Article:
Later that same afternoon, after riding five (one winner) at Marlboro, Davidson sipped a Scotch and water in a bright-lighted barroom booth next to a Budweiser neon sign. Charley was at the bar "coolin' out" a trainer, and Davidson said, "Yeah, Charley thinks I can make it, so I'm gonna give it a try. But I tol' him—two weeks. That's it. I ain't goin' to risk everything I got. I worked like a sonabitch. Now I don't hafta work horses in the mornin's no more, and I can take off in November to go huntin' deer and I don't hafta start ridin' again till maybe March. You cain't do that at Laurel." Jesse chain-lighted one Winston from another and said, "When I got to be a jock there was four things I always wanted: to get me a Cadillac, to be leadin' rider in th' country, to make the Hall of Fame and to ride in the Kentucky Derby. I already got two of 'em, and right now I got over 1,700 winners and all I need's 2,000 and I could make the Hall of Fame. Ain't but 30, 40 guys won that many in history. I can keep ridin' another 10 years, so I'm a cinch for it. If I get lucky, maybe I can git to the Derby. Maybe not." He gulped down the rest of his drink, stood up and said, "Where's Charley? I gotta ride six t'night at Charles Town. We gotta go."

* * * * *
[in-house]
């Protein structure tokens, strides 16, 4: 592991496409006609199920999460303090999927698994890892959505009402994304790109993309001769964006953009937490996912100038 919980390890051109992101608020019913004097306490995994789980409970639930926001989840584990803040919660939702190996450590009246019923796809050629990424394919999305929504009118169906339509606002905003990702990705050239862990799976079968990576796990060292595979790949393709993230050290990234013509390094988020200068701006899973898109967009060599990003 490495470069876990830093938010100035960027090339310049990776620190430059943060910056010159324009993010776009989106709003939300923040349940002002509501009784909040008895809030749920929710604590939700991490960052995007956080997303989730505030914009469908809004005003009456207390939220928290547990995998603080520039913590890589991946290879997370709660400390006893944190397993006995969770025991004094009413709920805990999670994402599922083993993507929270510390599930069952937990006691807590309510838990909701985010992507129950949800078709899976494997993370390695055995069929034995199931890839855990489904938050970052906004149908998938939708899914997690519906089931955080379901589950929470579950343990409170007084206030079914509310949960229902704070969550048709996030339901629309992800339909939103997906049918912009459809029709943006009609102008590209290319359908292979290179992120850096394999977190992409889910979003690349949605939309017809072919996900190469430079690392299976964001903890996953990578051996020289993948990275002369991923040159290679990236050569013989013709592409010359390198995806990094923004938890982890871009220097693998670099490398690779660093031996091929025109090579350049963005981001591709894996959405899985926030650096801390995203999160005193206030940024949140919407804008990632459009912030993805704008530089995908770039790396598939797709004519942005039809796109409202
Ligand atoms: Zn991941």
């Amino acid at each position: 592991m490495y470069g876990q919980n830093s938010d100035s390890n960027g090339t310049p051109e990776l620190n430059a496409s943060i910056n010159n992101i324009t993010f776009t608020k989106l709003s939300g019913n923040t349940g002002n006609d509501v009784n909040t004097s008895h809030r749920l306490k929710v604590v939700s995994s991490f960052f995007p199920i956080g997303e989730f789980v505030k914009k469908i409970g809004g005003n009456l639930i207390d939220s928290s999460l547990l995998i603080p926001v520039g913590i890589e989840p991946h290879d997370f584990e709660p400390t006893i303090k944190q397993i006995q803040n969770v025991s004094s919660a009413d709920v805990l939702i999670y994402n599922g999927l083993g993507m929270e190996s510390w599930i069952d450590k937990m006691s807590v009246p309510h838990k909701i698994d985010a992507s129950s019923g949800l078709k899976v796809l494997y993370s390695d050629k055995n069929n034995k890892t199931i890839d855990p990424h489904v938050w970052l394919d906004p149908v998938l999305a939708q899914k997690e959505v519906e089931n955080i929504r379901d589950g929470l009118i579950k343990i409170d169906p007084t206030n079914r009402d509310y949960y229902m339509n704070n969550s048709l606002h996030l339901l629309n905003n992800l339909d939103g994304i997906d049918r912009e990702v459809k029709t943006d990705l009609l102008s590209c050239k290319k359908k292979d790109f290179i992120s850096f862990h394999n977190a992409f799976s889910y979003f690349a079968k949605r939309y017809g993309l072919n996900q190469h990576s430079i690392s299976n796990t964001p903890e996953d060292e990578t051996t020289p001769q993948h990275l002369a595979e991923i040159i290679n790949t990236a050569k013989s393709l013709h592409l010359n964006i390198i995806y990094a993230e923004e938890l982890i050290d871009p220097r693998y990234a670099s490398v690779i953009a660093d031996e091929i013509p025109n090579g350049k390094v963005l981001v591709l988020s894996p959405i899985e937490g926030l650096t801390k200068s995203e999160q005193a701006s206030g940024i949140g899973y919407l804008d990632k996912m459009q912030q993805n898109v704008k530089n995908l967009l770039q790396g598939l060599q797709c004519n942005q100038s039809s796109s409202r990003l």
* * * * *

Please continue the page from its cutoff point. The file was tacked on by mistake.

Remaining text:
The meet at Laurel began on October 27. Davidson rode 21 mounts in the first eight days. He won two races, one on a horse called Someday, owned by Bohemia Stable. Then, as has happened before, Davidson's luck went sour. He was hospitalized with a bladder infection that required surgery; it would keep him from riding the rest of the year. "Yeah, we was goin' good at Laurel, too," he said, lying in his hospital bed. But already he was thinking of next year. "I'm goin' to try it in New York, by God," he said, sounding just a little surprised himself. "It won't be all that much tougher than Laurel, and it looks like I'll be ridin' with Bohemia whenever they start up there in New York." It will be a long way from the familiar, friendly land of the half-milers. In New York, Davidson will be getting up at 5:30 in the morning to gallop horses. There will be no crowds at the rail yelling, "Hol wif 'im, Jess." Arid whenever he goes out to eat or drink he will have to be sure he has plenty of money in his pockets because no one will be giving credit on Jesse Davidson's face alone. Not at The Races. Not yet, anyway.